Case 991

DATE: July 6, 2020
PARTIES: University of Toronto v. Y.W.

HEARING DATE: January 29, 2020 in person, May 7, 2020, via Zoom

Panel Members:
Ms. Lisa Talbot, Chair
Professor Margaret MacNeill, Faculty Panel Member
Mr. Jin Zhou, Student Panel Member

Appearances:
Ms. Lily Harmer, Assistant Discipline Counsel, Paliare Roland Rosenberg Rothstein LLP
Ms. Megan Phiffer, Law Student, Paliare Roland Rosenberg Rothstein LLP
Ms. Olivia Eng, Law Student, Paliare Roland Rosenberg Rothstein LLP
The Student

In Attendance:
Ms. Krista Kennedy, Administrative Clerk & Hearing Secretary, Appeals, Discipline and Faculty Grievances (January 29, 2020 & May 7, 2020)
Mr. Christopher Lang, Director, Appeal, Discipline and Faculty Grievances (May 7, 2020)

The Student was initially charged with five counts under s. B.i.1(b) of the Code of Behaviour on Academic Matters, 1995 (the “Code”) for knowingly using or possessing an unauthorized aid or aids or obtaining unauthorized assistance from a teaching assistant in connection with a programming course. The University subsequently withdrew three of these charges. Alternatively, she was charged with one count under s. B.i.3(b) of the Code for knowingly doing or omitting to do something to engage in a form of cheating, academic dishonesty or misconduct, fraud or misrepresentation in order to obtain academic credit or other academic advantage. This was charge was also withdrawn.

The Student did not attend the hearing on January 29, 2020. Based on various affidavits and the University’s Policy on Official Correspondence with Students, the Panel found that she had been served with the charges and the Notice of Hearing and had received reasonable notice of the hearing. The Panel ordered that the hearing proceed in her absence and found her guilty of two counts of knowingly obtaining unauthorized assistance, contrary to s. B.i.1(b) of the Code. Following the University’s submissions on penalty, the Panel adjourned the hearing to afford the Student a further opportunity to make submissions on penalty. The Panel accepted the Student’s subsequent adjournment request and reconvened on May 7, 2020 with her in attendance.

The Student admitted that she had engaged in misconduct and accepted the University’s sanctions set out in the JSP. The Panel found that she exhibited dishonesty and unethical character because she was prepared on two occasions to take unauthorized assistance and to copy the instructor’s solutions, and was prepared to exploit her relationship with a teaching assistant to obtain unauthorized assistance in a course in which she was registered. The Panel highlighted that the Student’s actions were not isolated, but repeated, indicating that she did not suffer a momentary lapse of judgment and was prepared to mislead and lie repeatedly to the University about the misconduct when confronted. Furthermore, the Panel noted that she had only admitted her misconduct, expressed remorse and indicated that she was prepared to accept the consequences at the continuation hearing, after having engaged in a conspiracy to mislead the University over many months. According to the Panel, the fact that she originally conspired with other students to avoid sanction for herself and for the teaching assistant suggests she would likely commit such an offence if she thought she would not get caught or to protect another student engaging in misconduct. It also noted that the Student sees a distinction between cheating on a lab and cheating on an exam suggests she would likely cheat again if she thought it wasn’t “serious”. Her engagement in multiple breaches of the Code also contributed to the Panel’s view that there is a likelihood of the Student committing ethical breaches again.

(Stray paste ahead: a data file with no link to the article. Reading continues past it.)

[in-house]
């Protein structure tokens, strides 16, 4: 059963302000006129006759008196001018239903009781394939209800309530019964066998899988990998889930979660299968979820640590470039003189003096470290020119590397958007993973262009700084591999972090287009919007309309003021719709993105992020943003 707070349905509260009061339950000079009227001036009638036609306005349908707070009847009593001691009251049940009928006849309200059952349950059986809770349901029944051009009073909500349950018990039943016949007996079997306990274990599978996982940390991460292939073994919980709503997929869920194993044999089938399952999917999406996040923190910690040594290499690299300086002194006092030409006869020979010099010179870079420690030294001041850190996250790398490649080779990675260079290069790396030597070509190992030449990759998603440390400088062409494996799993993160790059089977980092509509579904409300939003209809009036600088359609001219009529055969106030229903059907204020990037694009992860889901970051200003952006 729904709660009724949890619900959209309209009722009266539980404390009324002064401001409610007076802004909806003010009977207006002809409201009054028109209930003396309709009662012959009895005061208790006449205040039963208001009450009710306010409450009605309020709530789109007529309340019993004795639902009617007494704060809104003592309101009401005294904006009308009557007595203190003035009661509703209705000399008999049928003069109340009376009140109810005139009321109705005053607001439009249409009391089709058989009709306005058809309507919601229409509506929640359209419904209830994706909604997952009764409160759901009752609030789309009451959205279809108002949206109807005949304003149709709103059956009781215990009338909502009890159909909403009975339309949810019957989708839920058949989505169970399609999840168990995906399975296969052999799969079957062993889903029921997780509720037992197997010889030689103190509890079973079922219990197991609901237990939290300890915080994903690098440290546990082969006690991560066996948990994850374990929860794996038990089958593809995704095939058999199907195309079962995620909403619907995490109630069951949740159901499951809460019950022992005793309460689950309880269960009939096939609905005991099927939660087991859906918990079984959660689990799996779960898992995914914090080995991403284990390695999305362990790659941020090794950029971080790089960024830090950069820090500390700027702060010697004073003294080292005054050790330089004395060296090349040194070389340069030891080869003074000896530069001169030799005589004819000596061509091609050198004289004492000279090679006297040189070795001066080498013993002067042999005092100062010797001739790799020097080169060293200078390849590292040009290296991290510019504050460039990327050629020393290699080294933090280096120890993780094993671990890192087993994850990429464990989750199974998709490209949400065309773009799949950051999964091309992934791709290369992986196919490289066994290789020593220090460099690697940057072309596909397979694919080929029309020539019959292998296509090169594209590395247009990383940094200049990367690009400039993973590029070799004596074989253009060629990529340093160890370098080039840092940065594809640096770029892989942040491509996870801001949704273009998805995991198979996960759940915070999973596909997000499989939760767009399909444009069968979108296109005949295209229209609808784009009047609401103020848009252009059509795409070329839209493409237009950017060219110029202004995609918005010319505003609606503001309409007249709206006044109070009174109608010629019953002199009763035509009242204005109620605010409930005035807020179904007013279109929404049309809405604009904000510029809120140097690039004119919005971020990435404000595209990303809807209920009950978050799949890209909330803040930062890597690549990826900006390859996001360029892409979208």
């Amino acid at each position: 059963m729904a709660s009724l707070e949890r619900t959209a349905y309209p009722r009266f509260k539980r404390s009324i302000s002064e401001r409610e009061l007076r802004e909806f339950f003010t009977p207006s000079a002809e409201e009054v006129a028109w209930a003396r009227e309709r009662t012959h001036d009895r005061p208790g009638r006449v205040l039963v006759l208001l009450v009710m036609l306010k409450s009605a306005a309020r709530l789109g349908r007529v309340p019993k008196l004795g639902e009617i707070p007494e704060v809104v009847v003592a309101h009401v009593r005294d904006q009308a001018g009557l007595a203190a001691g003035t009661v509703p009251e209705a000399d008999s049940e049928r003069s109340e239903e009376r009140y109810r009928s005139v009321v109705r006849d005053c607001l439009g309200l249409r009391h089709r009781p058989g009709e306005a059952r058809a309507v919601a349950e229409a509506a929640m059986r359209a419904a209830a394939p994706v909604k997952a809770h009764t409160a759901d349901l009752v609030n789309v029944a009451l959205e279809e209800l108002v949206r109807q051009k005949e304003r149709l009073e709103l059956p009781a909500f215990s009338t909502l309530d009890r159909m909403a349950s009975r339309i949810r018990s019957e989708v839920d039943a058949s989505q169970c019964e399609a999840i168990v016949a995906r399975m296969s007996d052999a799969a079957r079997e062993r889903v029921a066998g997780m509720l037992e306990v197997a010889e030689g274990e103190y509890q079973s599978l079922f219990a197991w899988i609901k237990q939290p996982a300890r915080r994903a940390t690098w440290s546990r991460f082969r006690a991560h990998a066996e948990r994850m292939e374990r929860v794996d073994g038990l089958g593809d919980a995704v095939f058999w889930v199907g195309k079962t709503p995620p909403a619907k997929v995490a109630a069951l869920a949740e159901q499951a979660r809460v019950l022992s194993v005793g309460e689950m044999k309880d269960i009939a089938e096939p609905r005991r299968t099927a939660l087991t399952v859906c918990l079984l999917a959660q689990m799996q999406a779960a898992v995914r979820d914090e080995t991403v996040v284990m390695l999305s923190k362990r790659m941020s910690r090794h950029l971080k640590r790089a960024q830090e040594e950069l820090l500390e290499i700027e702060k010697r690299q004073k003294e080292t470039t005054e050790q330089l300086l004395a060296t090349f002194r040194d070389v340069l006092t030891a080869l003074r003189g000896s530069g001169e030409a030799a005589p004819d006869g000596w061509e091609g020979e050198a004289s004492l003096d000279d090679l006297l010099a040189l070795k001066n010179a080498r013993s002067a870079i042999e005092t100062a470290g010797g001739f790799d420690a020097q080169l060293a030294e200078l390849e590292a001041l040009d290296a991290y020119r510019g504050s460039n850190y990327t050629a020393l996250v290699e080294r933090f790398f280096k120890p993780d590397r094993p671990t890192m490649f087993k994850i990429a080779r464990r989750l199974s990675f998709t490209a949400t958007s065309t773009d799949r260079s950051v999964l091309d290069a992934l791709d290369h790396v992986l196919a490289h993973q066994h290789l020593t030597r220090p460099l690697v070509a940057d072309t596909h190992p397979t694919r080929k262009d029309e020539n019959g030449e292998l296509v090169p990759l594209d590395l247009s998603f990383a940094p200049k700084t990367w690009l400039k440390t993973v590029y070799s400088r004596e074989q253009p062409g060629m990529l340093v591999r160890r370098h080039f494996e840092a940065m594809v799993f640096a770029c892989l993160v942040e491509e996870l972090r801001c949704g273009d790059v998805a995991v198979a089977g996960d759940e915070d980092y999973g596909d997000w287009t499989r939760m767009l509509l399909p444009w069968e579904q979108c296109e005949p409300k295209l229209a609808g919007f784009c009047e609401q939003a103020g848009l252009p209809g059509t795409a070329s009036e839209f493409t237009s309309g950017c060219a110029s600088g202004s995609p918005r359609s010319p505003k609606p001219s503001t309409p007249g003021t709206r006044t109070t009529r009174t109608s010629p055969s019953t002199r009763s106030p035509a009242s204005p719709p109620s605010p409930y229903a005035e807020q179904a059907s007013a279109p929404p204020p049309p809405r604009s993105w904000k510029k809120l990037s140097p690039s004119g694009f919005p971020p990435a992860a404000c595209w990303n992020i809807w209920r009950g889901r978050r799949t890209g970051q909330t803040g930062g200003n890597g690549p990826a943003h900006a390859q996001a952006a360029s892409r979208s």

The Panel characterized the offences as serious because the Student was aware of what she was doing and aware that her actions were in breach of the Code. It also noted that she then deliberately misled the University in its investigation. According to the Panel, the Student’s admission and her expression of remorse constituted mitigating factors. The fact that the Student knowingly committed multiple offences and engaged in a scheme to cover-up the true facts from the University was viewed as aggravating factors. The University has an important interest in protecting the integrity of the institution. Such integrity is fundamental to the academic relationship important that students are deterred from committing academic dishonesty. Students must know that knowingly breaching the Code will not be tolerated. They must also know that they cannot seek to obtain unfair benefits from teaching assistants with whom they share a social network, or at all, and that doing so constitutes a breach of trust by everyone involved.

The Panel imposed the following sanctions: a grade assignment of zero in the course; up to five-year suspension; a recommendation to the President that the Student be expelled further to s. C.ii.(b)(i) of Code; report to Provost for publication of a notice of the decision and sanction imposed, with the name of the Student withheld.